Computer Security Applications Conference, Annual (2002)
San Diego California
Dec. 9, 2002 to Dec. 13, 2002
Blaise Gassend , Massachusetts Institute of Technology
Dwaine Clarke , Massachusetts Institute of Technology
Marten van Dijk , Massachusetts Institute of Technology
Srinivas Devadas , Massachusetts Institute of Technology
A Physical Random Function (PUF) is a random function that can only be evaluated with the help of a complex physical system. We introduce Controlled Physical Random Functions (CPUFs) which are PUFs that can only be accessed via an algorithm that is physically bound to the PUF in an inseparable way.<div></div> CPUFs can be used to establish a shared secret between a physical device and a remote user. We present protocols that make this possible in a secure and flexible way, even in the case of multiple mutually mistrusting parties.<div></div> Once established, the shared secret can be used to enable a wide range of applications. We describe certified execution, where a certificate is produced that proves that a specific computation was carried out on a specific processor. Certified execution has many benefits, including protection against malicious nodes in distributed computation networks. We also briefly discuss a software licensing application.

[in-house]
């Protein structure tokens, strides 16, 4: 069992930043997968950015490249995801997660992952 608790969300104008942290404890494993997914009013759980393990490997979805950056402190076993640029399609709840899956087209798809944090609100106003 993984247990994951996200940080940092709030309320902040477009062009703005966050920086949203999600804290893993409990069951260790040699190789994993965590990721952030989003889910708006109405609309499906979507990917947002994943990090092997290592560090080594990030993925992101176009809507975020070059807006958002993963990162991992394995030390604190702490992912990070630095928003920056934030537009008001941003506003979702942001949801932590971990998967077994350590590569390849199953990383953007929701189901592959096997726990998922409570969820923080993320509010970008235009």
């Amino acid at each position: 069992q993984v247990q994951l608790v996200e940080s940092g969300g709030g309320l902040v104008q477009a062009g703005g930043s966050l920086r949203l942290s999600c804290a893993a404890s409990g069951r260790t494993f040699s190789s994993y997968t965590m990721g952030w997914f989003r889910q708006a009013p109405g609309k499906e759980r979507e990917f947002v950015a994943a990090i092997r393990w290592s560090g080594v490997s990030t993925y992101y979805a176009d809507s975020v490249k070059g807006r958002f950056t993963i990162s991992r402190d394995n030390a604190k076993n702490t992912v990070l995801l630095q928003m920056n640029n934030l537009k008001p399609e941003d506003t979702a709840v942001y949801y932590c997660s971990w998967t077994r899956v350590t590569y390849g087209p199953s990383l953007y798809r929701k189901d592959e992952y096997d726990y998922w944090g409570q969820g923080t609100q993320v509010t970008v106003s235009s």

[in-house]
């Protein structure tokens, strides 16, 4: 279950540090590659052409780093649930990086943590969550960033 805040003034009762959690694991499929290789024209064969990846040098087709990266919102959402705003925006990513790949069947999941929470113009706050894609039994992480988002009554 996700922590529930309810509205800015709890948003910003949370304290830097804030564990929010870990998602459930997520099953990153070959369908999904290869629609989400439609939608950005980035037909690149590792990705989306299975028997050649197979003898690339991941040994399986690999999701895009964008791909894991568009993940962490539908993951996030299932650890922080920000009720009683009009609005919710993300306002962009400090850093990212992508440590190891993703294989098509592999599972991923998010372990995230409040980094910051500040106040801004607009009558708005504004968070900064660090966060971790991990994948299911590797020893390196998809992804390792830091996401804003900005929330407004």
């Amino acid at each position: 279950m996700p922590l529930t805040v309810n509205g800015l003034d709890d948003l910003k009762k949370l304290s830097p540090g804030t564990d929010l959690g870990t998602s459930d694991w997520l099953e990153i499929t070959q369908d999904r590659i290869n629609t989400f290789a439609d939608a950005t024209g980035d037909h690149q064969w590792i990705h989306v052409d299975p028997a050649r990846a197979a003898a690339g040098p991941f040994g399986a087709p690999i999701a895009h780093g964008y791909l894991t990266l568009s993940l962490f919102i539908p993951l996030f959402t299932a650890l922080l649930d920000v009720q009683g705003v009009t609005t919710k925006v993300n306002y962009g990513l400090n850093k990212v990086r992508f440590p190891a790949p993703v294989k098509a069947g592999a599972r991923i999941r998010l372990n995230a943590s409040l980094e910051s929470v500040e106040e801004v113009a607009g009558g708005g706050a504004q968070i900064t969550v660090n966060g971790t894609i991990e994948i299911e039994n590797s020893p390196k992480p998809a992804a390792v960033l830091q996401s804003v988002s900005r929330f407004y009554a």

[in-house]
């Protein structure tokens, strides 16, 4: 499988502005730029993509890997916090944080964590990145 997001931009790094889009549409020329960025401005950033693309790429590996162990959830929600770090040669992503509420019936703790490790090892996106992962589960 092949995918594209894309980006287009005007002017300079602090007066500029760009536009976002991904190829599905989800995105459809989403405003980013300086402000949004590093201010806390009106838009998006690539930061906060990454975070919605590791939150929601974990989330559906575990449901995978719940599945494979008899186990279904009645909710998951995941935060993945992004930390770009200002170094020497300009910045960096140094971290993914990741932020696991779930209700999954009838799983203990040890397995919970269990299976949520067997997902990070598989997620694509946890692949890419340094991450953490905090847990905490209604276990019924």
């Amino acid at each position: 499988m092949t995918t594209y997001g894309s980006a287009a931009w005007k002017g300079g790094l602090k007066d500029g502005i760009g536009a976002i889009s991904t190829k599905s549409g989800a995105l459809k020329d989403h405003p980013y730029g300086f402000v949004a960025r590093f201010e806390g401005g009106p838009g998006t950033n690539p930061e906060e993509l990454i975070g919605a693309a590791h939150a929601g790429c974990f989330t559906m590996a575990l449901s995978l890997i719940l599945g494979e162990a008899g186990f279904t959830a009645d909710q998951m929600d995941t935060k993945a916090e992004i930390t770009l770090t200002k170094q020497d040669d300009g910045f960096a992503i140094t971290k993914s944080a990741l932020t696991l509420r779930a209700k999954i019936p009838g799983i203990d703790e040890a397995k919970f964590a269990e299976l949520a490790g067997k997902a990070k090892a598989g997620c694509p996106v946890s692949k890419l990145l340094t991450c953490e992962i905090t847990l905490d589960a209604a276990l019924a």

M. van Dijk, B. Gassend, S. Devadas and D. Clarke, "Controlled Physical Random Functions," Computer Security Applications Conference, Annual(ACSAC), San Diego California, 2002, pp. 149.